Figure 11. Antibacterial effect of JTT on P. gingivalis. Bacterial cells were treated with 10 mg/mL (▲), 1 mg/mL (△) or 0.1 mg/mL of JTT (●) or 0 mg/mL of JTT (〇) for the indicated period. At the end of the incubation period, a 10-fold serial dilution was performed in phosphate-buffered saline (PBS; pH 7.4) and spread onto a BHI blood agar plate broth supplemented with hemin (5 µg/mL), vitamin K1 (0.2 µg/mL) and yeast extract (5 mg/mL). The number of CFU (colony forming unit) was determined after 7 days of incubation under anaerobic conditions (CO2: 10%, H2: 10%, N2: 80%) at 37°C. Cited from [14] with permission.
Medicines 06 00034 g011
Figure 12. JTT inhibits osteoclast differentiation of BALB/c mouse bone marrow cells co-cultured with MC3T3-G2/PA6 cells. After incubation for 7 days, co-cultured cells were stained for TRAP (A) and determination of TRAP-positive multinucleated cells containing three or more nuclei (B). Results are expressed as the mean ±SD of triplicate cultures. **p < 0.01, *p < 0.05. Cited from [14] with permission.
Figure 12. JTT inhibits osteoclast differentiation of BALB/c mouse bone marrow cells co-cultured with MC3T3-G2/PA6 cells. After incubation for 7 days, co-cultured cells were stained for TRAP (A) and determination of TRAP-positive multinucleated cells containing three or more nuclei (B). Results are expressed as the mean ±SD of triplicate cultures. **p < 0.01, *p < 0.05. Cited from [14] with permission.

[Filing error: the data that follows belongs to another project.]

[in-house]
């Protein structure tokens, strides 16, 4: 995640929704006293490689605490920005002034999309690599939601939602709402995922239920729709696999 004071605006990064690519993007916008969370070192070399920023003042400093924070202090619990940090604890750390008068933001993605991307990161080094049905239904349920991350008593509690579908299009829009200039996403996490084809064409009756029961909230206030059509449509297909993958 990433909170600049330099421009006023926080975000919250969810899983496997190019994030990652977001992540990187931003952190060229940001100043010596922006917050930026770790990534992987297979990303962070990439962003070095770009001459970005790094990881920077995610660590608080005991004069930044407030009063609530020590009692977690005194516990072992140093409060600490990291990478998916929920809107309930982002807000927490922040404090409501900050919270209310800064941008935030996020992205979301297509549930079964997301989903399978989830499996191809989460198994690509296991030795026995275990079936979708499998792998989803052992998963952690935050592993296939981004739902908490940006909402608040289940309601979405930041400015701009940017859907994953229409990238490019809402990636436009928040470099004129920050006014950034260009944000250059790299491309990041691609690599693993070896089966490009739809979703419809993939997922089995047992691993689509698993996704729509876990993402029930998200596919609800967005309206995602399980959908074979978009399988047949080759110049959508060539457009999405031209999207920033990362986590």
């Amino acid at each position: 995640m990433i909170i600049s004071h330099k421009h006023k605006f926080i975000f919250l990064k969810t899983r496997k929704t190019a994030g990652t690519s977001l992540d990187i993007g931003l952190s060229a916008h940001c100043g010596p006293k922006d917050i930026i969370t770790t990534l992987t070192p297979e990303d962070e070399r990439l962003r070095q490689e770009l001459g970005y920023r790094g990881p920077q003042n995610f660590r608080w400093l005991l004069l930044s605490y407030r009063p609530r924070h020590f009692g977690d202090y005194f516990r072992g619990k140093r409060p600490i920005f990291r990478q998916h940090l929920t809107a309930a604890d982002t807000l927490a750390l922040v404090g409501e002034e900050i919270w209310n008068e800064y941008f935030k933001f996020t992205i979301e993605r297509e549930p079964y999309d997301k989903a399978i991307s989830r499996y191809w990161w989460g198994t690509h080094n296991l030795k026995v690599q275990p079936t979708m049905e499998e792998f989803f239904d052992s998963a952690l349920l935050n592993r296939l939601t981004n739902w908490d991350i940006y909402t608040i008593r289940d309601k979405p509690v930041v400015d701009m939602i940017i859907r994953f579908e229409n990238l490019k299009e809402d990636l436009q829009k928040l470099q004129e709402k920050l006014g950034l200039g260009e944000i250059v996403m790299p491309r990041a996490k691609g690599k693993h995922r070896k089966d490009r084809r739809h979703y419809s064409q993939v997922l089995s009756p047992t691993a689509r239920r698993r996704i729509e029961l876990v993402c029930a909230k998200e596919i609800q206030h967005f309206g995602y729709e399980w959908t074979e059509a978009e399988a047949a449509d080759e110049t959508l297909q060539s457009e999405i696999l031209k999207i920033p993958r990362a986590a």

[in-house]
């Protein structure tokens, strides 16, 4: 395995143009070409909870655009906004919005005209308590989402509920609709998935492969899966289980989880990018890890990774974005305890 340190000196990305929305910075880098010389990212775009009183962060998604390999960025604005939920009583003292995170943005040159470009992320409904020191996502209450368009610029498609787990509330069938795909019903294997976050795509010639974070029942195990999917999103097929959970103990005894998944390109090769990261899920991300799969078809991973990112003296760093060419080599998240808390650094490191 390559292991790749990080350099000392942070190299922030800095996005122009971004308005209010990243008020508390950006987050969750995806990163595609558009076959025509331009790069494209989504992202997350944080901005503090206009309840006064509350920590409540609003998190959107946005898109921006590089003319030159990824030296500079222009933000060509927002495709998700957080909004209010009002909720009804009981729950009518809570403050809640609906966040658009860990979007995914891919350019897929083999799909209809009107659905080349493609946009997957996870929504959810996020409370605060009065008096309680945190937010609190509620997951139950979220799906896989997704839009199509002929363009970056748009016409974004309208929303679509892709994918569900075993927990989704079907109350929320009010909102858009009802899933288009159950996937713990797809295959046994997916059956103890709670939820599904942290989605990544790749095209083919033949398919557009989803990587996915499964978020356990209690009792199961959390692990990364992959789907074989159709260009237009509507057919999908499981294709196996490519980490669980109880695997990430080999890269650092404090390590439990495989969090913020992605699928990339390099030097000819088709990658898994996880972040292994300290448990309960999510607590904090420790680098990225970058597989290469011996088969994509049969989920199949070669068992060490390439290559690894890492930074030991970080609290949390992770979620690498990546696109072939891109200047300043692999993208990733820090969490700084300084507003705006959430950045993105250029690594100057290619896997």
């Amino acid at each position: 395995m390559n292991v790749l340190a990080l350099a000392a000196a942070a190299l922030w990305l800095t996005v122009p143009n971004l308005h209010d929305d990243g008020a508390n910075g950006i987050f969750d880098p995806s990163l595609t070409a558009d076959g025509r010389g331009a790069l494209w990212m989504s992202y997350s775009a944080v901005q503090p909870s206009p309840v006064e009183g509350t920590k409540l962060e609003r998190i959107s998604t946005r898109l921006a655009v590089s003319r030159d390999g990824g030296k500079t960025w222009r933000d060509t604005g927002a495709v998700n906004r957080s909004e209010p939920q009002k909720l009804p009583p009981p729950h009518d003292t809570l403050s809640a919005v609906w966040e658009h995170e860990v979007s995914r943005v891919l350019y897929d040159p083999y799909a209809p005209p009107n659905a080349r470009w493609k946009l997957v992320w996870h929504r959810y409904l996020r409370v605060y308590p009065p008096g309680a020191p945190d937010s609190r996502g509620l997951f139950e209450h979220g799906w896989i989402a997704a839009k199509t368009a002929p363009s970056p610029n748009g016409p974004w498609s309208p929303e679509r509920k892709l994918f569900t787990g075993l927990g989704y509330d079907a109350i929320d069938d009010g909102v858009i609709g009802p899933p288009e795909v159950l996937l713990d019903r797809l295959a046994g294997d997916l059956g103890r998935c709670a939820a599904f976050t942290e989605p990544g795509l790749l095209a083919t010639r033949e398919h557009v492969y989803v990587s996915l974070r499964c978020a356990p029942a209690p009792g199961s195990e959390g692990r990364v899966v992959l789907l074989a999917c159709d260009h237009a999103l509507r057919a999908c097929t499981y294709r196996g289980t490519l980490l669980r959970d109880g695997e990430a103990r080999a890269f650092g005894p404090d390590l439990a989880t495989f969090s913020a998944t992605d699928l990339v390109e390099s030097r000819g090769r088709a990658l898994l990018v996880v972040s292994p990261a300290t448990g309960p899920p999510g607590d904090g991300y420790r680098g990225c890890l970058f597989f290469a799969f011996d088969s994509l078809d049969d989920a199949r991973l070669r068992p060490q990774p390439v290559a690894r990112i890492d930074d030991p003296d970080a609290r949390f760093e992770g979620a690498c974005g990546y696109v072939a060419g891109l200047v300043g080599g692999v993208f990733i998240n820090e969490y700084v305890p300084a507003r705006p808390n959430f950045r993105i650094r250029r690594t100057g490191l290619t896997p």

Medicines 06 00034 g012
Figure 13. Changes of the tongue surfaces at 1 (A), 4 (B), 8 (C) or 12 (D) months after GRS + JTT treatment. (Presented in Kanagawa Dental College Society 53rd General Assembly: A case in which Kampo and denture adjustment was successful for patients complaining of denture). Photos were taken, after obtaining the informed consent from the patient. (Watanabe S, unpublished data)
Figure 13. Changes of the tongue surfaces at 1 (A), 4 (B), 8 (C) or 12 (D) months after GRS + JTT treatment. (Presented in Kanagawa Dental College Society 53rd General Assembly: A case in which Kampo and denture adjustment was successful for patients complaining of denture). Photos were taken, after obtaining the informed consent from the patient. (Watanabe S, unpublished data)
Medicines 06 00034 g013
Figure 14. Bactericidal effect of Jixueteng against Gram-positive and -negative bacteria. Gram-positive bacteria (S. mutans) (A) and gram-negative bacteria (B: P. gingivalis, C: V. parvula, D: F. nucleatum, E: A. actinomycetemcomitans.) were treated by 0.2, 2 and 8% of the Jixueteng extract for 1, 15 or 60 min. The suspensions were treated by PBS as a control. Cell viability was expressed as a percentage relative to control. Cited from [23] with permission.